early 1960s when engines like the McCullough Chain saw, and Chrysler west bend became
available" "I have always been fascinated with multiple engine aircraft, so one of my first
powered designs was an all metal, aluminum skin aircraft, riveted together, and powered by
4 weed eater engines "
"This craft was FAA inspected, it had a short wing, low aspect ratio, and is still up
in my barn, back in Pennsylvania." "I think it was in 1965 that I built
N2H","she was an all metal aircraft, with 1/4 " thick honeycomb, over .008
aluminum, glued to balsam wood and featured a hinged wing, with 4 engines"
Is N2H still flying?
"I don't know, N2H was sold to a gambling house owner, and the money was put back
into building more aeroplanes"
What happened after N2H?
"From 1966 to 70 I played around with the Flyer" "The Flyer was designed to
be powered by two engines, yet provide slow speed flight, and be light enough to foot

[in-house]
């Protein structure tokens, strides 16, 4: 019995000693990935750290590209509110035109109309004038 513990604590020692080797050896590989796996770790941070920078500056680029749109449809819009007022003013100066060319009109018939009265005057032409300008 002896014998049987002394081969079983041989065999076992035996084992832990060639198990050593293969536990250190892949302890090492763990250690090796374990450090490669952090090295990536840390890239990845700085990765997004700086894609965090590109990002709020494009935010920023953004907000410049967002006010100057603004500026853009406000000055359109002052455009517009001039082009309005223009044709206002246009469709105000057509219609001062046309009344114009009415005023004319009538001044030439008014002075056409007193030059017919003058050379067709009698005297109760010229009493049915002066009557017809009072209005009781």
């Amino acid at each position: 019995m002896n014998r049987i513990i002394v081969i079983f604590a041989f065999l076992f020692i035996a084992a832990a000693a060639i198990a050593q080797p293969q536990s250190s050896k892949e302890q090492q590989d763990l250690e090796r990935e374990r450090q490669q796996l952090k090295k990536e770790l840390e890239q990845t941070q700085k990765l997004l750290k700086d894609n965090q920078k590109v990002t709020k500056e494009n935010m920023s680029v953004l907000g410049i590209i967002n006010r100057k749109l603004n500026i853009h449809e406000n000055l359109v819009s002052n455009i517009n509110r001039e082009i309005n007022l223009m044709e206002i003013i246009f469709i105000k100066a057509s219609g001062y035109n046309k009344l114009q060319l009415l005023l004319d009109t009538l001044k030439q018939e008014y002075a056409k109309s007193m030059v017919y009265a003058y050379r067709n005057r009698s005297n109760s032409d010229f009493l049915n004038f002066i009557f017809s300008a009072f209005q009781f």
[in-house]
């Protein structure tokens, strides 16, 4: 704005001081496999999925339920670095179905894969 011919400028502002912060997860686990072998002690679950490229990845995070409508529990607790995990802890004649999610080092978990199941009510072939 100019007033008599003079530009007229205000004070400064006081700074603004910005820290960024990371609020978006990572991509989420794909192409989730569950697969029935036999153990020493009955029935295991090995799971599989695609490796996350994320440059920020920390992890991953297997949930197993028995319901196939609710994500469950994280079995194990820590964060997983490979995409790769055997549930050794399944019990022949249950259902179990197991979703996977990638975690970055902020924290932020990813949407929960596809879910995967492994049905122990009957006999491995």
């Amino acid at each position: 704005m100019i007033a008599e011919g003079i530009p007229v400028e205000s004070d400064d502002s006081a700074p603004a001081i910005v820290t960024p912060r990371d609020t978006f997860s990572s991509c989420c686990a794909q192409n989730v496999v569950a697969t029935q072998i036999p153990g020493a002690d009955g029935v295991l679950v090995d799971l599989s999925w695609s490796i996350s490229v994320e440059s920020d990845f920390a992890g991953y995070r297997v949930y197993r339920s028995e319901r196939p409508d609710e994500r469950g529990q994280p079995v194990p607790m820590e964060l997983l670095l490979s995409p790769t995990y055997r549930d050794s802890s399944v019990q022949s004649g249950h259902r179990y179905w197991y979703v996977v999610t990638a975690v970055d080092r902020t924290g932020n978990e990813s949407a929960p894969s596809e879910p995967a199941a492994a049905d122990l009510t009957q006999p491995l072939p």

Did the Flyer live up to your expectations?
"The first Flyer was a little crude but flew well, and was covered with mylar and rip
"From 1971 to 78 I didn't do much, then in 79 I got back into it again". "I
changed the engines and fabric and came to Oshkosh with a 10 year old aircraft, in a
How was the reception at Oshkosh?
"The Flyer was received well but because of the tornado like winds we couldn't do
"Where the Flyer really took off though was in Tulahoma Tennessee." " A
local EAA chapter put on quite an impressive show, these were real nice people, although a
little hesitant at first they allowed me to fly from the grass strip"
"The Flyer showed good control in the light winds and proved several times that it
could land without an engine", "There was a lot of interest, and I sold quite a